In a 1990 Journal of American History piece, Laurel Thatcher Ulrich recounted her experiences working with archivists about her dissertation on colonial women. As she recalled, “they usually said, with raised eyebrows, ‘You won’t find much here.’ … At most archives there were few finding aids and almost no card catalog of entries under my topic. There was also a heavy air of skepticism. Conditions have certainly improved since then.” Likewise, conditions have changed in the 27 years since the publication of Ulrich’s essay. As Cornelia H. Dayton and Lisa Levenstein pointed out in a 2012 state of the field on “The Big Tent of U.S. Women’s and Gender History” published in the Journal of American History, the field of women’s and gender history has expanded enormously in recent years. In honor of International Women’s Day and Women’s History Month, we peeked into the Journal of American History’s archives for some of the research that has contributed to this efflorescence.
In an open-access 2015 article for the JAH’s Carceral State special issue, Kali Nicole Gross investigates the history of African American women and mass incarceration. She argues that since the seventeenth century, black women in America have not been “entitled to the law’s protection, though they could not escape its punishment.” Throughout American history, she notes, black womanhood has been tied up in a dynamic of exclusionary protection that has contributed to the overrepresentation of African American women in prison.
In her 2014 article “Tippling Ladies and the Making of Consumer Culture: Gender and Public Space in Fin-de-Siècle Chicago,” historian Emily A. Remus discusses the rise of the “lady tippler” as an object of anxiety in turn-of-the-century Chicago. Many upper-class women sought to take part in a new culture of public alcohol consumption, but faced a backlash from Chicagoans who viewed this behavior as unwomanly. At stake, Remus argues, was the legitimacy of women’s “pleasure-seeking in the city’s new commercial public spaces.” Remus also created a Teaching the JAH web resource as a companion for this article.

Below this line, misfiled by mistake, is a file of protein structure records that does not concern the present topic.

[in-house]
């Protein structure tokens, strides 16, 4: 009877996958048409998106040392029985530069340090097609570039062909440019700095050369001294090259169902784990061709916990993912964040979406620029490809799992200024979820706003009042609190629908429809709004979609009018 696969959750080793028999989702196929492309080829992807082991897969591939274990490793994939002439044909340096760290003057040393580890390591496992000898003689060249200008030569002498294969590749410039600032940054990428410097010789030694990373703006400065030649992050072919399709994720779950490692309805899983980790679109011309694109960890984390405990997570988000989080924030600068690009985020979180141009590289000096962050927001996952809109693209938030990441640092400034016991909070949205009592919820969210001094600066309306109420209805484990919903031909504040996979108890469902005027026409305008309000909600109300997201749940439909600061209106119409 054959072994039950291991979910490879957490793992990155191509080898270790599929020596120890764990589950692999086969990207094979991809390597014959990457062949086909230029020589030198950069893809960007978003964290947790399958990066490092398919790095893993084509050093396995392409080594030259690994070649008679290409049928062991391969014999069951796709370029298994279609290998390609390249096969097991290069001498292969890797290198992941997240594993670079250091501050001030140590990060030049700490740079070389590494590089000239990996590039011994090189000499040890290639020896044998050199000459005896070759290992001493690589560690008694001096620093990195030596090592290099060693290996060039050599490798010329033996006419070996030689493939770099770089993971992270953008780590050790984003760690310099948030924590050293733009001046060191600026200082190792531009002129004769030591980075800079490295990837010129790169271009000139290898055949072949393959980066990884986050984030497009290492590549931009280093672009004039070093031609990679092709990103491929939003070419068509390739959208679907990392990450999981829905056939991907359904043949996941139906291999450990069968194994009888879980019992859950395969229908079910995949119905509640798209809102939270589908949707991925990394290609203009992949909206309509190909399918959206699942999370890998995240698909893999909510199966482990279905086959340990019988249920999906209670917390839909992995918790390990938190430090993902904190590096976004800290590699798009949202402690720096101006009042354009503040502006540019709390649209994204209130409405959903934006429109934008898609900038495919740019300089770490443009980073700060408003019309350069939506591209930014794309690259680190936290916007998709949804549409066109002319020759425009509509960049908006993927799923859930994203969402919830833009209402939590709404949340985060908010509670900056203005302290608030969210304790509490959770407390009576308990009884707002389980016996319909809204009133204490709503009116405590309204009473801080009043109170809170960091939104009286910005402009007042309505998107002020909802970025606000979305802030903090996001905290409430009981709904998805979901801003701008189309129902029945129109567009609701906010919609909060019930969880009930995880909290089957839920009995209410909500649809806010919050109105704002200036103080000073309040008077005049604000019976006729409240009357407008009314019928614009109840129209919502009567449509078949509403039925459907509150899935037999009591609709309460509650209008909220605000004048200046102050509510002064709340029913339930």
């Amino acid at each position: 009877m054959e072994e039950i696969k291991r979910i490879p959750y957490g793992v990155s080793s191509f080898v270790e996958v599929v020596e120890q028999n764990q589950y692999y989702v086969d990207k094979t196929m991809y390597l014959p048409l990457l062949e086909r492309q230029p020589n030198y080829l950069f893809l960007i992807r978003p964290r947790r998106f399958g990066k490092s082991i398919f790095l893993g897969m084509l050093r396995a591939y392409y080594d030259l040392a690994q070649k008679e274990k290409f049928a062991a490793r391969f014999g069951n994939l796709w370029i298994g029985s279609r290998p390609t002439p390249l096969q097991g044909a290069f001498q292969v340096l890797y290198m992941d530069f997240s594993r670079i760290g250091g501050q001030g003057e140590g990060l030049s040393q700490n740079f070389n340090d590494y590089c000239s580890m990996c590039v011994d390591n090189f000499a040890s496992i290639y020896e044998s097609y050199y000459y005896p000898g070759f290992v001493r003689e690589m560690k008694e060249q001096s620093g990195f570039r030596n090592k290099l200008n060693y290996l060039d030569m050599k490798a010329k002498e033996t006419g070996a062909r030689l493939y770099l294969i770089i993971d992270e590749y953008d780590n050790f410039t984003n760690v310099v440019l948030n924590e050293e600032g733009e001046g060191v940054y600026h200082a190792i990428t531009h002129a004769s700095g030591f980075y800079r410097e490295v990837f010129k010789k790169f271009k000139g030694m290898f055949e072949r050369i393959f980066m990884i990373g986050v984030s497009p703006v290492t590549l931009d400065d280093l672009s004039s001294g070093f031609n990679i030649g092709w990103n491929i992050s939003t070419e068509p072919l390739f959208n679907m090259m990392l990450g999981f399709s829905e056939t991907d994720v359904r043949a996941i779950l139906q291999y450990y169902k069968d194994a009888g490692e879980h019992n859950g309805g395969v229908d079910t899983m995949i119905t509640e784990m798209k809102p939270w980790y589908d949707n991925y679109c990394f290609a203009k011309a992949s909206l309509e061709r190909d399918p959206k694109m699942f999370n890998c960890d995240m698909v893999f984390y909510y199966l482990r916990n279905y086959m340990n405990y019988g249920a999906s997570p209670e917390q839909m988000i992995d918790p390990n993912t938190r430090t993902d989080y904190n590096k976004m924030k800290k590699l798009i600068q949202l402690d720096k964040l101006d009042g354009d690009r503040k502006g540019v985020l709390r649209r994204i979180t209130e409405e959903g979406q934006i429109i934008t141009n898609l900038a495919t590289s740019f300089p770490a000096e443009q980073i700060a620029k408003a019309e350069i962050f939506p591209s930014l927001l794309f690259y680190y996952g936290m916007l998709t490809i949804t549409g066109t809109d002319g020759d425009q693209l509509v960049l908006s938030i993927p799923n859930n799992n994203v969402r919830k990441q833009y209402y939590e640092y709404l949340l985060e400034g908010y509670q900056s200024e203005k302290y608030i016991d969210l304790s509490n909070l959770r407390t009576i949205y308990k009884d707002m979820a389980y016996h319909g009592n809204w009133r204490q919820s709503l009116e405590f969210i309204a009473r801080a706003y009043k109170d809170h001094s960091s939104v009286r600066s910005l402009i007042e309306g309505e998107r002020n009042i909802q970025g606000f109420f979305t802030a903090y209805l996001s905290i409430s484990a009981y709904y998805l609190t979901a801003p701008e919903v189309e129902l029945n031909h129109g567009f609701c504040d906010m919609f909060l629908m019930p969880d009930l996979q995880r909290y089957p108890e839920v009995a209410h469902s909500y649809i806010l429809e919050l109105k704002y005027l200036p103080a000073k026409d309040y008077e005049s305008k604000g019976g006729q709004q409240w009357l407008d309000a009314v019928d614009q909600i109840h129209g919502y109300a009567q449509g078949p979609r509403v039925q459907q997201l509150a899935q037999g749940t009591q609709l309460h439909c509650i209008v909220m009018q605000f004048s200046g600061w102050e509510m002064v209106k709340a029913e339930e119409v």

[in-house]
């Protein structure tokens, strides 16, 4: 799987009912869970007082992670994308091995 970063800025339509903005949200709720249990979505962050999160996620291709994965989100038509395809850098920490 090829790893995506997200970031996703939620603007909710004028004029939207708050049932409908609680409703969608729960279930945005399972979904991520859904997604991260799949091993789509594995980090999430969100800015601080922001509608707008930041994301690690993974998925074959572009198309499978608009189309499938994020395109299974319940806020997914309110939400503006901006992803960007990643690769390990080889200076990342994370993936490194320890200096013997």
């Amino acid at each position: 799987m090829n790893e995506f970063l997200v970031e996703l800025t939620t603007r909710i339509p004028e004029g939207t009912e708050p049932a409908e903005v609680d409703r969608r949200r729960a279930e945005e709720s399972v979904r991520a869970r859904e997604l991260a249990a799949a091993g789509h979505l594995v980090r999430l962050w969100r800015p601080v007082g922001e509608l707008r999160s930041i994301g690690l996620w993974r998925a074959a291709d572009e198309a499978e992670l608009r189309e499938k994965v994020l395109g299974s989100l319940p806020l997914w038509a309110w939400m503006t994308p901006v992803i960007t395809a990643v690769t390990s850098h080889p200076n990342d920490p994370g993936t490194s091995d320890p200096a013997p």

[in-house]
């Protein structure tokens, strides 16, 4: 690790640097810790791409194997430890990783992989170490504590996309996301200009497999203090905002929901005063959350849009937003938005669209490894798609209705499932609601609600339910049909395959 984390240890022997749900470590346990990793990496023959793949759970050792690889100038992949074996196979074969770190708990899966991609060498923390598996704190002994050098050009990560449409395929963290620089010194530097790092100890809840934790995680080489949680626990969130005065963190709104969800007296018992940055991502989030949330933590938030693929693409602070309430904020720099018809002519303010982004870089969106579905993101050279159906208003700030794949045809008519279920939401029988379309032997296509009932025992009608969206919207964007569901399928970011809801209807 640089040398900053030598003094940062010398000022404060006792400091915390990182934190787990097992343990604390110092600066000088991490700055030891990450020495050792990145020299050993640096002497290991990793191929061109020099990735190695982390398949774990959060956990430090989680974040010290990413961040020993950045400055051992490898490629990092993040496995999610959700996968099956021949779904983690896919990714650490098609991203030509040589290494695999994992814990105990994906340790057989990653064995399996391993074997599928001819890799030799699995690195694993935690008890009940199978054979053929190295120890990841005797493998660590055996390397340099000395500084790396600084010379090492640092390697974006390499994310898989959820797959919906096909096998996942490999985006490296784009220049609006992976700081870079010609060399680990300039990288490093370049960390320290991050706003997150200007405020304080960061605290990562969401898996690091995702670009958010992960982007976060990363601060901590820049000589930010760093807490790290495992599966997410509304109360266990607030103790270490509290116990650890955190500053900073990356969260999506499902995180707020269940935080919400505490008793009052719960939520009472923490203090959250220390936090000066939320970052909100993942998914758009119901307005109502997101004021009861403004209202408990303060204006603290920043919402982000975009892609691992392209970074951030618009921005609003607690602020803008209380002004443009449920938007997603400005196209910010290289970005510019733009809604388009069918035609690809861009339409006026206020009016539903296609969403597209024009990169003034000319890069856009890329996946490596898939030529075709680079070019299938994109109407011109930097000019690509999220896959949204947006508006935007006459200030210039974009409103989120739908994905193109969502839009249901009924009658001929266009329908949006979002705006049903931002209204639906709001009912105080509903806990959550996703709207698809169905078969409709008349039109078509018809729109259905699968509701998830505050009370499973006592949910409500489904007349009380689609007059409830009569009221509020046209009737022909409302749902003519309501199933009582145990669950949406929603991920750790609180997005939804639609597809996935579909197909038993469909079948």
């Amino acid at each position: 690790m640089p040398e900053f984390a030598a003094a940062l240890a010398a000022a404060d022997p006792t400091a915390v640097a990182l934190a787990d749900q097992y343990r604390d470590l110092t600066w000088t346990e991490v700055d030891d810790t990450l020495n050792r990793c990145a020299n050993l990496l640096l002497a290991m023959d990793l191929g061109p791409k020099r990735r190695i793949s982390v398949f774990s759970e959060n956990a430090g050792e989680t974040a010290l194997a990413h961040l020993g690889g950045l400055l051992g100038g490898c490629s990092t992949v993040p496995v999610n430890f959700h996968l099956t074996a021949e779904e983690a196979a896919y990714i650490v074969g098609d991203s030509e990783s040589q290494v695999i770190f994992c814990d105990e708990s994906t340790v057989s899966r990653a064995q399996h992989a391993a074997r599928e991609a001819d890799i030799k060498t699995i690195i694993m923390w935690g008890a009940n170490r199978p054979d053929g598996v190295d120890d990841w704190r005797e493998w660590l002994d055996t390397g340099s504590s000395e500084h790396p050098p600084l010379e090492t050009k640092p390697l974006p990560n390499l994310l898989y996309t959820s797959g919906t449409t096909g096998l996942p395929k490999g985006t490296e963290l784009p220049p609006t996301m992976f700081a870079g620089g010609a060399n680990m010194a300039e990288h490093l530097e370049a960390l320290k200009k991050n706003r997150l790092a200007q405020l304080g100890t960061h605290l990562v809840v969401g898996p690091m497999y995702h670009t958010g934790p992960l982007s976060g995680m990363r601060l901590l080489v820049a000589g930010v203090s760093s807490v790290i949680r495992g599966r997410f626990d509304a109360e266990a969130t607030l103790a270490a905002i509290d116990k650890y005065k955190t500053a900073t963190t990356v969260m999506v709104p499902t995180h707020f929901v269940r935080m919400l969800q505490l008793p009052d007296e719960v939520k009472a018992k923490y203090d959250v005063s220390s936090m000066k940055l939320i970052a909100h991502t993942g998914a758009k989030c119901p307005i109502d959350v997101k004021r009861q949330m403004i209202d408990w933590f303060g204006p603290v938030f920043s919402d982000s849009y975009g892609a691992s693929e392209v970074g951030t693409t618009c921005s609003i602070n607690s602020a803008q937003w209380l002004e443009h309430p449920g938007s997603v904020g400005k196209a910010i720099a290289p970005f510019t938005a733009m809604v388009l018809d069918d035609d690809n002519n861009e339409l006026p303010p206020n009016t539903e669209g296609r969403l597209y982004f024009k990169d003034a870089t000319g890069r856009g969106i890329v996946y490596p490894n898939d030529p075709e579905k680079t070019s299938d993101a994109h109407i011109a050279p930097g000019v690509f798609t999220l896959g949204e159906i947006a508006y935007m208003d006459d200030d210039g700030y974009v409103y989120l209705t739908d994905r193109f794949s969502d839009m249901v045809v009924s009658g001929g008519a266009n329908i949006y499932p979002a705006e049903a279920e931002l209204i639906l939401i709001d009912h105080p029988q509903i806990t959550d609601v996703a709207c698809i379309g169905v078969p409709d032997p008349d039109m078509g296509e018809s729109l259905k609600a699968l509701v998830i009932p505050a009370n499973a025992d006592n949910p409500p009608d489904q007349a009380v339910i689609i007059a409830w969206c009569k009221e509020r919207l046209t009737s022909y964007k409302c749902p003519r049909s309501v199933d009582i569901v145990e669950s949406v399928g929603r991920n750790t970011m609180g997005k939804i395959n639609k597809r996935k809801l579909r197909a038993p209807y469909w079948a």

Examining the discourse surrounding breast-feeding in the late eighteenth and nineteenth centuries, Nora Doyle’s 2011 article argues that an emerging “rhetoric of pleasure in representations of breast-feeding contributed to the development of a sentimental maternal ideal that would dominate white middle-class conceptions of womanhood into the mid-nineteenth century.” Yet many women had difficulty keeping up with this prescriptive ideal. In contrast to this rhetoric, Doyle finds, many mothers writing about their experiences described a “more ambivalent than sentimental” relationship with breastfeeding.
Wendy Warren’s 2007 article “’The Cause of Her Grief’: The Rape of a Slave in Early New England” examines the story of one women whose “sole appearance in historical documentation occurs in one paragraph of a seventeenth-century colonial travelogue.” Although few hard facts exist about this unnamed woman’s life and the circumstances of her assault, Warren meticulously reconstructs part of the woman’s story based on surviving evidence of slavery in seventeenth-century New England. In the process, she argues that “African slaves and sexual abuse existed alongside Puritan fathers, Indian wars, and town meetings in colonial New England.”
Linda K. Kerber’s “Separate Spheres, Female Worlds, Woman’s Place: The Rhetoric of Female History” (1988) is one of the most-cited articles in the Journal. In this piece, Kerber carefully traces the origins of twentieth-century women’s historians’ emphasis on a woman’s “sphere” as a central fact of women’s experience in the past, particularly in antebellum American society. Walking readers through decades of scholarship on women’s history, Kerber deconstructs the trope of “separate spheres” as a device used by “people in the past to characterize power relations for which they had no other words” and by historians who needed to “dispel the confusion of anecdote and impose narrative and analytical order on the anarchy of inherited evidence.” Melding the historical and historiographic, she asked “why feminists of every generation—the 1830s, the 1880s, the 1960s—have needed to define their enemy in this distinctively geographical way?”